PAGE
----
The Dinosaurs Song by Big Word Club
The Dinosaur Song by Johnny Cash 
Running from a T-Rex and The Dinovember Song by Daddy Donut
Dinosaur in My Backyard by Hullabaloo

Monday, 21 November 2016

Baby Book Club, take 1

 Last week saw the first meeting of our Baby Book Club.
Books for babies? Does that sound like a funny idea to you? Surely they're not that interested? Surely they'd rather eat the books than read them?
Well, let me tell you that these babies had a ball at their first book club meeting. We had half a dozen very young readers (and their grown-up) with ages ranges from 17 weeks (yes, 'weeks') to 2 and 1/2.
We spread out mats in our room, took out our book for the day and got ready to make some noise.

This week we were reading The Tiny King by Taro Miura, the story of a really small king who feels lonely and sad in his big castle until something exciting happens (I won't tell you what, go read it!).
We spent some time measuring ourselves against the king (we were all so much bigger!), looking for him in the big pages, marching around like his soldiers and fake-splashing each other as we were in the royal bath tub.

Then we sang for a while and finished the session with some art. We made brilliant crowns out of paper plates: the grown-ups did the cutting and the little ones decorated their crowns with colourful puffed maize. We all felt very regal (like kings and queens) by the end.
Thanks to all who came!

Patron of Reading!

Meanwhile, back at the ranch, I have had the great pleasure and honour to be designated Patron of Reading for Scoil Mhuire Gan Smál Inchicore.
'What's that?' you say. 'Inchi-which?' you say.
A Patron of Reading is a writer who develops a special relationship with a particular school and becomes a sort of embassador for reading for pleasure.
In other words, we're going to have book-related fun. Though job, I know.
SMGS is a National School in Dublin 8 with about 300 kids and, as of now, 1 Patron of Reading. It is the only primary school in the Republic to boast one so far, so we are all super-chuffed. (Sheena Wilkinson is Patron of Reading for Trinity Comprehensive School in Ballymun, and Pauline Burgess looks after Millenium Integrated Primary School in Ballynahinch).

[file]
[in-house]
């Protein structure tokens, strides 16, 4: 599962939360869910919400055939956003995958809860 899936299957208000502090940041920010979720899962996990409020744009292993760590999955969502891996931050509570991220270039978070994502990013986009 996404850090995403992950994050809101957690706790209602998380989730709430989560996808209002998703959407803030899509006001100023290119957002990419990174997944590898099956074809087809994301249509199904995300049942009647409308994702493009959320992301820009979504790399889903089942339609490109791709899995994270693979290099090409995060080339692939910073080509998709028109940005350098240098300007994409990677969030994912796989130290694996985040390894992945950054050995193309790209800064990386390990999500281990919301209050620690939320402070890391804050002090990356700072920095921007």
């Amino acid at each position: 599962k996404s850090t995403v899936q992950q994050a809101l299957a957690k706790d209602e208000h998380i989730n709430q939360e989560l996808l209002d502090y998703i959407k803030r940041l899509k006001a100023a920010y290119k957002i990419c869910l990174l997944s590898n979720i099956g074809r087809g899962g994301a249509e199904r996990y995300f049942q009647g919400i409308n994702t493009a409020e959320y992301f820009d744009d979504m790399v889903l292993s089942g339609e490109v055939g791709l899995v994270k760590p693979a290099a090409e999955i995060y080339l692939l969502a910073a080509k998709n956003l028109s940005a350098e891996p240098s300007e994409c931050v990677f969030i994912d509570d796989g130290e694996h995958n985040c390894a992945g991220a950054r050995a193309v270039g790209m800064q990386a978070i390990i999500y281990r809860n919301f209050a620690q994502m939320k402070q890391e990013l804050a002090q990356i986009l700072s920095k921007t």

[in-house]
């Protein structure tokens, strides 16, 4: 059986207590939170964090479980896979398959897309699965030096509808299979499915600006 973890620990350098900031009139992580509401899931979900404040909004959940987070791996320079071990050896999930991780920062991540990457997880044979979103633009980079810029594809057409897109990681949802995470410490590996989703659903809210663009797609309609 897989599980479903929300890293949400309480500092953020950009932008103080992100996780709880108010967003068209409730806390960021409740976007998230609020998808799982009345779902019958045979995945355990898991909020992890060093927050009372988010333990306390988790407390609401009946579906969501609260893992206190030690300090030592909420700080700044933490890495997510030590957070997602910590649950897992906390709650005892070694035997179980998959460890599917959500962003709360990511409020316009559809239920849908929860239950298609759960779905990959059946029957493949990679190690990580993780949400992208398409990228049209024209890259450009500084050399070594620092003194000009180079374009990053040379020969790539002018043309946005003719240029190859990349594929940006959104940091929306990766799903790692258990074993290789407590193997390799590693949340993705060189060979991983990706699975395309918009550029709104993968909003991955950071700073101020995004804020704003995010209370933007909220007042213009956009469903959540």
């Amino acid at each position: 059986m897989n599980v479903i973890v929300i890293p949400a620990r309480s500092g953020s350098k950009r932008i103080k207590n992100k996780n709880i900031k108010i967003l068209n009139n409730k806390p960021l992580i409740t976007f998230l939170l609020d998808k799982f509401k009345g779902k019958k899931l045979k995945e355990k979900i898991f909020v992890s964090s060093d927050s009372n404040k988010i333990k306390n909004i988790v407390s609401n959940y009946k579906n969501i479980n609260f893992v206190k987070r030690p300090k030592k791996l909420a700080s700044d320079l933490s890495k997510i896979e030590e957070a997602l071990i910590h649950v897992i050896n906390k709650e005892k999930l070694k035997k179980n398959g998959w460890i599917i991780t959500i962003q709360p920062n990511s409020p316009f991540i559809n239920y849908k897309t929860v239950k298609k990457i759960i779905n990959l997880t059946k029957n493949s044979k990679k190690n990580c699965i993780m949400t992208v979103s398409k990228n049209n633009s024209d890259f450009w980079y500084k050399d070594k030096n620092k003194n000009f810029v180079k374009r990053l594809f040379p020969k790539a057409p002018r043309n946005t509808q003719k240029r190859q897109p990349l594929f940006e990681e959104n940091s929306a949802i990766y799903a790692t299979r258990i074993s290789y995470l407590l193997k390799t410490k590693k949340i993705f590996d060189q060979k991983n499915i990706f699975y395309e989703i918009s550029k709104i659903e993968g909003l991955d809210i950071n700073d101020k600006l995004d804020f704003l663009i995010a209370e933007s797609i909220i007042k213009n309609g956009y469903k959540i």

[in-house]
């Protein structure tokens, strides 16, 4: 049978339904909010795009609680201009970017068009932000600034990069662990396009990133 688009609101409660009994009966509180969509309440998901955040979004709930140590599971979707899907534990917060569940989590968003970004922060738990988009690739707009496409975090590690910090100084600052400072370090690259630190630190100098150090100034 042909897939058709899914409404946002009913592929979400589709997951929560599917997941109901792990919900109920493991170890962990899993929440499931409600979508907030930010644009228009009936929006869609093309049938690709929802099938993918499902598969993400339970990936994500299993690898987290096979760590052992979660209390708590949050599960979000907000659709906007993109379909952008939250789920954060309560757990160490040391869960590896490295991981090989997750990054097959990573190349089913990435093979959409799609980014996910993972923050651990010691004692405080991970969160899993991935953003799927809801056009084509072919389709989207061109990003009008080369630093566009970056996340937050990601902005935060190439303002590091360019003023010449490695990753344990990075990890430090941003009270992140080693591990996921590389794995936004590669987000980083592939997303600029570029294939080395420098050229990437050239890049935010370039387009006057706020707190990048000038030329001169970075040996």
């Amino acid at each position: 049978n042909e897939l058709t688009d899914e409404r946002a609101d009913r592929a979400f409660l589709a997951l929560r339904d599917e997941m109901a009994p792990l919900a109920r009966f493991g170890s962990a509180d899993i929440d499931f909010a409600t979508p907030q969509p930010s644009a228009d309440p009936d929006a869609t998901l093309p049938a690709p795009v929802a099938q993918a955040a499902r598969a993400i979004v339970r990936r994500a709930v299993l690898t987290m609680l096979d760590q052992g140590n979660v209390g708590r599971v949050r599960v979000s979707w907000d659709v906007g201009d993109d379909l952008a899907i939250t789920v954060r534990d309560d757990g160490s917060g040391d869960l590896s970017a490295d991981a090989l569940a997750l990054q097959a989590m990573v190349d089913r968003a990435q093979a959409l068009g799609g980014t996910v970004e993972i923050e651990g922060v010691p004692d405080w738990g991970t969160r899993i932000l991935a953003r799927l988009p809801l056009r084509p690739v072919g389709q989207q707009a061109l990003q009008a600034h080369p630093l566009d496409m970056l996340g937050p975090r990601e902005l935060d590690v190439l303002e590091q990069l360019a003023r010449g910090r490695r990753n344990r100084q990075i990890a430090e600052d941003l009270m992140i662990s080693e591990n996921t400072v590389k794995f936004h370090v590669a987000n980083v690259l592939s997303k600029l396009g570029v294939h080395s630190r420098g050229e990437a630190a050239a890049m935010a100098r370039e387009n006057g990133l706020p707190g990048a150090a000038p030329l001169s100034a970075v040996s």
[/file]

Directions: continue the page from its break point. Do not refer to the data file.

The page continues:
We're going to have bookish competitions, writing club for kids, writing workshop for the parents, Baby Book Clubs for the younger siblings, and all manner of excitement. Keep up with it all at
If you want to find out more about the Patron of Reading movement, it's over here:

Wednesday, 16 November 2016

Welcome to the SMGS Patron of Reading’s blog!

The what?

You probably have never heard of a Patron of Reading before and that’s not surprising. While there are lots in the UK, there are only 3 in Ireland and SMGS is the first primary school in the Republic to have one!

A Patron of Reading is a school’s designated children’s author with whom the school forms a special relationship. The whole idea of the role is to create a buzz around books and reading, and to encourage reading for pleasure.

You can find out more here:

What does a Patron of Reading do?

A Patron of Reading doesn’t deal in homework or phonics or spelling. The Patron is all about discovering fun ways to interact with books and reading. Think reading challenges, reviewing competitions, creative writing workshops, bookish treasure hunts and so on.
The Patron is here for everyone in the school: the children, of course, but also the teachers and the parents.

Who is the SMGS Patron of Reading then?

Your first ever Patron of Reading is Juliette Saumande. Juliette is a French writer and translator of children’s books living in Dublin. She has over 30 titles to her name, ranging from picture books to non-fiction, game books to novels and book apps, in French and in English.

She is part of the Writers in School scheme. She is actively involved in Children’s Books Ireland both as Reviews Editor for its magazine – Inis– and as a regular Book Doctor in CBI’s very successful Book Clinics.

She has a blogand a website.

As Juliette has two children in the school, you’re likely to find her in the yard every morning. Come say hello! J

Monday, 13 June 2016

Disaster in sight

Did I not say to watch this space? Well, here he is, or will be very soon, the one and only Disaster David.
David is a young giant with a big heart and big clumsy hands. He is forever breaking things, but he never means to. He is just too strong. So when the good people of Sassoon send him to mind their sheep up on the mountain, they should know what to expect: disaster!

Disaster David is my take on an old Armenian saga. It features sheep and bearded warriors, chamber pots and giant snores, hares and bears and tigers, and is splendidly illustrated by French artist Julie Grugeaux who has done an exceptional job here of mingling traditional patterns and architecture with the energy and zanyness of the text (if I say so myself).
The book is published (imminently) by Zangak publishing in English, with an Armenian translation to follow. Head over to my French blog for more pics...